The Museum’s Collections document the fate of Holocaust victims, survivors, rescuers, liberators, and others through artifacts, documents, photos, films, books, personal stories, and more. Search below to view digital records and find material that you can access at our library and at the Shapell Center.
Marcia Shapiro daughter Leib (later Louis) Szapiro and Jenta (later Helen) nee Dobes Szapiro. Leib was born in Pruzhany Poland on May 5, 1913 to Moisze and Albernah Szapiro. Leib married before the war and had two children. His wife and children later perished in the Holocaust. Before the war, Leib belonged to the Zionist movement, Ha'Shomer Hatzair. From Pruzhany, Leib was deported to Auschwitz where he was tattooed with number 99471. He and his Ha"Shomer friends organized the people from Pruzhany while in Auschwitz and pooled their food to give to the weakest members of the group. (They later were honored in the Pinchas Pruzhany after the war.) He also was incarcerated in the Dachau sub-camp of Allach. After liberation he went to the Feldafing displaced persons camp and worked in the UNRRA office.
Jenta Dobes was also born in Pruzhany on August 17, 1917. Around 1935 she moved to Vilna to live with her aunt. She married within a few months of her move and had a son named Reuven. After her husband was drafted into the Russian army, she remained in Vilna living with his parents. In 1941 she was forced to relocate to the Vilna ghetto where she lived with her aunt and son. Reuven died when he was about three years old. Afterwards her aunt hung herself. When the Vilna ghetto was emptied, she was in a number of labor camps. Following liberation Jenta made her way to the Feldafing displaced persons camp where she met Leib Szapiro. They married in March 1945. On November 3, 1947 they immigrated to the United States on board the Marine Tiger. Both Helen and Louis had extended families including parents, siblings, aunts and uncles and cousins but each was the sole survivor of their families in Europe.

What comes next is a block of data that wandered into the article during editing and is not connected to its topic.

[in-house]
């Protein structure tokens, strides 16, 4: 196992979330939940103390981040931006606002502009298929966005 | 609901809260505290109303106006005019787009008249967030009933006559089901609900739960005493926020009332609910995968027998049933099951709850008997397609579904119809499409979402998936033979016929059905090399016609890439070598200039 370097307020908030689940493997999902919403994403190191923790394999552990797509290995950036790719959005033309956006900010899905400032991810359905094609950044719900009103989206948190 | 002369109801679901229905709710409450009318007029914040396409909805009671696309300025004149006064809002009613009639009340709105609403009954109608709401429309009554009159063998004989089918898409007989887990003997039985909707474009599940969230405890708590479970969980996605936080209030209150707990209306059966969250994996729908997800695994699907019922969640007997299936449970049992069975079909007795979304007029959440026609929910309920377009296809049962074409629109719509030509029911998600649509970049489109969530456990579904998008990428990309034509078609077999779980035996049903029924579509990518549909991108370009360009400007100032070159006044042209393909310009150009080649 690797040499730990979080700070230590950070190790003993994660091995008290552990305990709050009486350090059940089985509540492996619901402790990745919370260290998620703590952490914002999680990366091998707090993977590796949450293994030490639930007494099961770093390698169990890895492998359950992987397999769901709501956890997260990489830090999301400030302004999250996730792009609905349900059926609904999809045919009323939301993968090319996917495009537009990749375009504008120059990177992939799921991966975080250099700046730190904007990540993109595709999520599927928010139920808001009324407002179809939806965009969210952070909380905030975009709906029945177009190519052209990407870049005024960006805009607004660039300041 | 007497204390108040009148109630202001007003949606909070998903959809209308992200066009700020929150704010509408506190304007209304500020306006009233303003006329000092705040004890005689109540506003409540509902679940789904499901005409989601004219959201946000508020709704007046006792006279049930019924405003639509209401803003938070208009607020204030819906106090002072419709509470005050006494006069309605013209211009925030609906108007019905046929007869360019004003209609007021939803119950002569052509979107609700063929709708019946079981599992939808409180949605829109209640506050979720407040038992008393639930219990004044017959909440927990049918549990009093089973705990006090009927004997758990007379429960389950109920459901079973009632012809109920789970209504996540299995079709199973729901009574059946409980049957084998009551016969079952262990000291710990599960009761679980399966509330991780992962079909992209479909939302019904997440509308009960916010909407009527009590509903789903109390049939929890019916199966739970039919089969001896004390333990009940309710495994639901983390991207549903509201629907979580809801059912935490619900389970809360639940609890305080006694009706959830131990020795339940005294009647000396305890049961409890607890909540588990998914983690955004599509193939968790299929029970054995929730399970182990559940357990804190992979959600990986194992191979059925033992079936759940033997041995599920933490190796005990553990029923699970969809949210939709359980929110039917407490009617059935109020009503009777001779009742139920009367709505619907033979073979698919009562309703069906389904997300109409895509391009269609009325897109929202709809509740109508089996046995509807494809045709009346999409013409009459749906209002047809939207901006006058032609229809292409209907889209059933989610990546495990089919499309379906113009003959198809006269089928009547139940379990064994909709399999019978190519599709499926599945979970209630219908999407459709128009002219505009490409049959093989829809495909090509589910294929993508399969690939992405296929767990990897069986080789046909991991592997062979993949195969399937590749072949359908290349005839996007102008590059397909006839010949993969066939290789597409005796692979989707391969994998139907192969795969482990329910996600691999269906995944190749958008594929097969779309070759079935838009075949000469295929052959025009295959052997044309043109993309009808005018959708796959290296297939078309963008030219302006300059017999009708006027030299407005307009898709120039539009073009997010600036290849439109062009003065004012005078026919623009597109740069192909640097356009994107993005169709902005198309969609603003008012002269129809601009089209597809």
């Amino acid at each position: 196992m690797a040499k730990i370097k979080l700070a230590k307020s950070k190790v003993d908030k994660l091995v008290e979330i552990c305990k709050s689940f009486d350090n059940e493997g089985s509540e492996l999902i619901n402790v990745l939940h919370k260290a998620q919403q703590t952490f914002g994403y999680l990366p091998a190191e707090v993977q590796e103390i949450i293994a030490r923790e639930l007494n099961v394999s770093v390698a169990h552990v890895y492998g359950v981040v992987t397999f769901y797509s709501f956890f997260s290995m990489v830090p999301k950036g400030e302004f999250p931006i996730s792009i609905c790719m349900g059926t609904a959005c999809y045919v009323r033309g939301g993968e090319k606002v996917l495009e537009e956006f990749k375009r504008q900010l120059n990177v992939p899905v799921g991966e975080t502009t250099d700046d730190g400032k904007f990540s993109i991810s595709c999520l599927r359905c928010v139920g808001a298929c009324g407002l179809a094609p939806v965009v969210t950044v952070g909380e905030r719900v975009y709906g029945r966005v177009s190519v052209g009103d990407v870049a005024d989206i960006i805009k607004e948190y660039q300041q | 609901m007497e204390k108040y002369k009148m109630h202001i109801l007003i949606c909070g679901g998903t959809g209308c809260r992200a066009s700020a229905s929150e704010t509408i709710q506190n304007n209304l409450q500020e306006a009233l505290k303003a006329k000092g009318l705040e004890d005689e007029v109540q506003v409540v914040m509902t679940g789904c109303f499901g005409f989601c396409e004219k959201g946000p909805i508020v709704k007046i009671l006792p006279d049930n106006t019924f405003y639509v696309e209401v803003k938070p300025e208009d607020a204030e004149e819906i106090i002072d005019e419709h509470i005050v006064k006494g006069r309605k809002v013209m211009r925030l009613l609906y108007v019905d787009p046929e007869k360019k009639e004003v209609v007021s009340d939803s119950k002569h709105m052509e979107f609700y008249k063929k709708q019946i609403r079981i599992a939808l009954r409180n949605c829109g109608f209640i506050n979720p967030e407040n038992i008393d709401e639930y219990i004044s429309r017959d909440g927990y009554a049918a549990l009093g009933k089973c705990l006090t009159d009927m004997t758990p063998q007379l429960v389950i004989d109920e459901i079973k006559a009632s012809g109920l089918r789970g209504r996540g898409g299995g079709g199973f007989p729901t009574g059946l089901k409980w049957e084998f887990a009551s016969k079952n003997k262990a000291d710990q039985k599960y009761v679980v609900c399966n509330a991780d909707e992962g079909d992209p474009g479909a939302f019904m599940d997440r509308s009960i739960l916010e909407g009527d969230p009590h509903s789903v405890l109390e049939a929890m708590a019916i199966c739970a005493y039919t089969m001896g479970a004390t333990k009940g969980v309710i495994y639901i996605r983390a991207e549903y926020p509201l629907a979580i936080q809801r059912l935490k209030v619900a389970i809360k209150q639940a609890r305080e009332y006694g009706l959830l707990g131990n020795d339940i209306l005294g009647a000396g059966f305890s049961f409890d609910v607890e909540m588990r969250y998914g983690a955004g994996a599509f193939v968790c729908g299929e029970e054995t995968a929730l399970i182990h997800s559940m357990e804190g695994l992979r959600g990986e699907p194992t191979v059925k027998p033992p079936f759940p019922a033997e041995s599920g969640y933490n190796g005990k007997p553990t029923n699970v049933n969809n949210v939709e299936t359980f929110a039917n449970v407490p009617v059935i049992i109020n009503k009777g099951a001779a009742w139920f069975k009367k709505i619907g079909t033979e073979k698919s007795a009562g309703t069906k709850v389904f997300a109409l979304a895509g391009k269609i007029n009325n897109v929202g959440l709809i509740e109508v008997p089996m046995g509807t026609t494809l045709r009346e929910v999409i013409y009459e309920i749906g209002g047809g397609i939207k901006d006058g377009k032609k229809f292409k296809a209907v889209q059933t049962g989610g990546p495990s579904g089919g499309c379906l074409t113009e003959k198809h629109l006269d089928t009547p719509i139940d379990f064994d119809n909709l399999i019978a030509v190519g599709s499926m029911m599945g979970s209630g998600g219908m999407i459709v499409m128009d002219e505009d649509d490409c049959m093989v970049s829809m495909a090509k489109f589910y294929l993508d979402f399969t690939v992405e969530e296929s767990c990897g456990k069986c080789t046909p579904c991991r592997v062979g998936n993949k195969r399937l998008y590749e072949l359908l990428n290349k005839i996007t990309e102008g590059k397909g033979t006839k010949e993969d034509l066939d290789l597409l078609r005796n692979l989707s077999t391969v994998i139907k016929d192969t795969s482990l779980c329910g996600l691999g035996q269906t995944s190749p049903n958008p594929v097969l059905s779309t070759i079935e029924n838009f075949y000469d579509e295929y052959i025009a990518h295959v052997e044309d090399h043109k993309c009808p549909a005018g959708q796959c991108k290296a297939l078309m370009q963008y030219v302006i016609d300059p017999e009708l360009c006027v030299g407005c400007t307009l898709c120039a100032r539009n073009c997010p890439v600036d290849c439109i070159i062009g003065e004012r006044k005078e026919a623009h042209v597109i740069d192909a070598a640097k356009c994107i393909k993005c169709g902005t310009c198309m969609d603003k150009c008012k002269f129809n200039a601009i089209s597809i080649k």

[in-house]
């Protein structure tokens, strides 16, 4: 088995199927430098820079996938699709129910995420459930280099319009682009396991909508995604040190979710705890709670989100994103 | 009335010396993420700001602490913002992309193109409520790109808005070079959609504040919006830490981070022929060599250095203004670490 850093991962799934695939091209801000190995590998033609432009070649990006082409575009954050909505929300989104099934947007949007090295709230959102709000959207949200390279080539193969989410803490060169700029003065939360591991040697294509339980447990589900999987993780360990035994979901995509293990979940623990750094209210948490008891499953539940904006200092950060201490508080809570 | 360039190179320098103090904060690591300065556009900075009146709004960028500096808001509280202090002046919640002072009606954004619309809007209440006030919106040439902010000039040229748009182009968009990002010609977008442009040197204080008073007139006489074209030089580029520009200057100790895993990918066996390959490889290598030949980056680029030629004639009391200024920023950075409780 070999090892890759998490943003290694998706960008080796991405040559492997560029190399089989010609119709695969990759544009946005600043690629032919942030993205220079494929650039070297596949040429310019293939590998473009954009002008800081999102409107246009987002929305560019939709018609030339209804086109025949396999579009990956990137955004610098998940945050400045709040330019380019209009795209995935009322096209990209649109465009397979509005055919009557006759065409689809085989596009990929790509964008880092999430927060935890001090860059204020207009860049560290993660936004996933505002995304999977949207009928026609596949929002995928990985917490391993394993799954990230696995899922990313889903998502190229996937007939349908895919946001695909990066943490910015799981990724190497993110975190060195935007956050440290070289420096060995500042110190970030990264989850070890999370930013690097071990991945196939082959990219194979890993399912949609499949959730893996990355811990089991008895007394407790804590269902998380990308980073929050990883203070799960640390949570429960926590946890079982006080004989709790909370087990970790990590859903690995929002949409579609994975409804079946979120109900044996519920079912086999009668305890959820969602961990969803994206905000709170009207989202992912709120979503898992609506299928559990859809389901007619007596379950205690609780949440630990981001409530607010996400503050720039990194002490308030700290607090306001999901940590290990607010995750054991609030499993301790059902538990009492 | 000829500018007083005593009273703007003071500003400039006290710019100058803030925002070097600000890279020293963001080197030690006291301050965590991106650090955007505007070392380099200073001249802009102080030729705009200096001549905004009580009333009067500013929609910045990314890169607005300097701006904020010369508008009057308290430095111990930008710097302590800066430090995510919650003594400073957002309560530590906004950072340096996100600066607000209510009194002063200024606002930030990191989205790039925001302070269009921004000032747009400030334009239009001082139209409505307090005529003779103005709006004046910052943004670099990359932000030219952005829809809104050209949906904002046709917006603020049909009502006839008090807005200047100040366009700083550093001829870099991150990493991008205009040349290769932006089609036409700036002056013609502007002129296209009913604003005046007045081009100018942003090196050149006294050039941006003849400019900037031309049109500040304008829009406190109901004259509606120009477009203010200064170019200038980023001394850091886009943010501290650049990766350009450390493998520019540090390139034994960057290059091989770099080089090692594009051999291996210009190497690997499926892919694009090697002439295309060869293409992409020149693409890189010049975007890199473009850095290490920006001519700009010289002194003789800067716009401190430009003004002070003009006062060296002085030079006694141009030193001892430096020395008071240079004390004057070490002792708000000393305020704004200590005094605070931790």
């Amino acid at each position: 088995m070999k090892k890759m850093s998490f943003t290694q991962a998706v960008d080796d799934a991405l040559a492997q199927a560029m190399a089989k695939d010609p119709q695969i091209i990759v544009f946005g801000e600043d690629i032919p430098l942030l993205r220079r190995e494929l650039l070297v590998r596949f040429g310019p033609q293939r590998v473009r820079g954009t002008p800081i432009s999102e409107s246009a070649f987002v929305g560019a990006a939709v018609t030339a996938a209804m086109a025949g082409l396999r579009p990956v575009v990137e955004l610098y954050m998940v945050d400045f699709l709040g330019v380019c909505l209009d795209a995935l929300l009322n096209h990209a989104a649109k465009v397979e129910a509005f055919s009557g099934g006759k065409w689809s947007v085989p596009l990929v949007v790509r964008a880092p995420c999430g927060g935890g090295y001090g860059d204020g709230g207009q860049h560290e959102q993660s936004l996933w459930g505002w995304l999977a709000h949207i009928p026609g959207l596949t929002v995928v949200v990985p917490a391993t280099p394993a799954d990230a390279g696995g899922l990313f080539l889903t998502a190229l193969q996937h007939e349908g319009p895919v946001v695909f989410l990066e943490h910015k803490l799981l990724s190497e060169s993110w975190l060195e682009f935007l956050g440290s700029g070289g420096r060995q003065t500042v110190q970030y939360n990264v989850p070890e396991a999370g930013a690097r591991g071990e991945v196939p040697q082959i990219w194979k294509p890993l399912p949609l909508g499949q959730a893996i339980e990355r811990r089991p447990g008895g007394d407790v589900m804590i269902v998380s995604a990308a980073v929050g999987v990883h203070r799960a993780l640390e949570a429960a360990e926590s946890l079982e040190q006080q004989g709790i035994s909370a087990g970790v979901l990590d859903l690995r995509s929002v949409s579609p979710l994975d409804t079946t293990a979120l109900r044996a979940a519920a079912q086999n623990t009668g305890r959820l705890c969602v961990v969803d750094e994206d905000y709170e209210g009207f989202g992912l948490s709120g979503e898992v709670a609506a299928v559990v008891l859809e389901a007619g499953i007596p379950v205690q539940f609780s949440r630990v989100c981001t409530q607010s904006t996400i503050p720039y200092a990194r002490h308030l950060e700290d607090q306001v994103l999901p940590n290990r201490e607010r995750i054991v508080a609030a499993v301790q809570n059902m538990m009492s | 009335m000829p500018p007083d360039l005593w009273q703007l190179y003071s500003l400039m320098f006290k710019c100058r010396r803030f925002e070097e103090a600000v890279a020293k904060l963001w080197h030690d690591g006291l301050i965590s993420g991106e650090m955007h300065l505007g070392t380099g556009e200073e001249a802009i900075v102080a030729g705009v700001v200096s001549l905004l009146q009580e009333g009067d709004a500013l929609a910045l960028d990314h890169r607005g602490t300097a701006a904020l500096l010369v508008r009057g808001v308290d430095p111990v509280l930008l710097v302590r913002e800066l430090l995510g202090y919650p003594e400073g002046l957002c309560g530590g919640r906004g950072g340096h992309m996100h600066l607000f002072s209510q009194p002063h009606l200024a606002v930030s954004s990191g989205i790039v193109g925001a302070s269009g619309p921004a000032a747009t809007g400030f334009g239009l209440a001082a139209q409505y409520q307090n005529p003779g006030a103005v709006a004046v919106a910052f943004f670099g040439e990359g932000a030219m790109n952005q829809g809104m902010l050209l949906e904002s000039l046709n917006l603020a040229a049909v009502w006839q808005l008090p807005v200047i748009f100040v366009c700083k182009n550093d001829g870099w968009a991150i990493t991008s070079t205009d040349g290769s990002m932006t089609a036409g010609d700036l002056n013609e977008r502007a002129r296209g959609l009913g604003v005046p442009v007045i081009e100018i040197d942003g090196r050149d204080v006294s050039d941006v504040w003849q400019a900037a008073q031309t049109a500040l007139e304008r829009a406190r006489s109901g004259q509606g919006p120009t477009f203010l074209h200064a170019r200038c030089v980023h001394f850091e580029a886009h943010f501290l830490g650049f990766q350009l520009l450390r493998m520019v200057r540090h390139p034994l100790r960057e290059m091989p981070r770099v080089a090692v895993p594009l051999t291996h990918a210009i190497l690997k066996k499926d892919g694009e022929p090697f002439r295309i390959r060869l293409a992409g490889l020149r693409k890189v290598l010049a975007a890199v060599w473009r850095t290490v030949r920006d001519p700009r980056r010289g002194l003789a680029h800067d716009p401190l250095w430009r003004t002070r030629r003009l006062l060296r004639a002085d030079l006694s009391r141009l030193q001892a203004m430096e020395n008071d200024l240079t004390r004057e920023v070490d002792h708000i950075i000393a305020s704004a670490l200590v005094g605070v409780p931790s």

Learn about over 1,000 camps and ghettos in Volume I and II of this encyclopedia, which are available as a free PDF download. This reference provides text, photographs, charts, maps, and extensive indexes.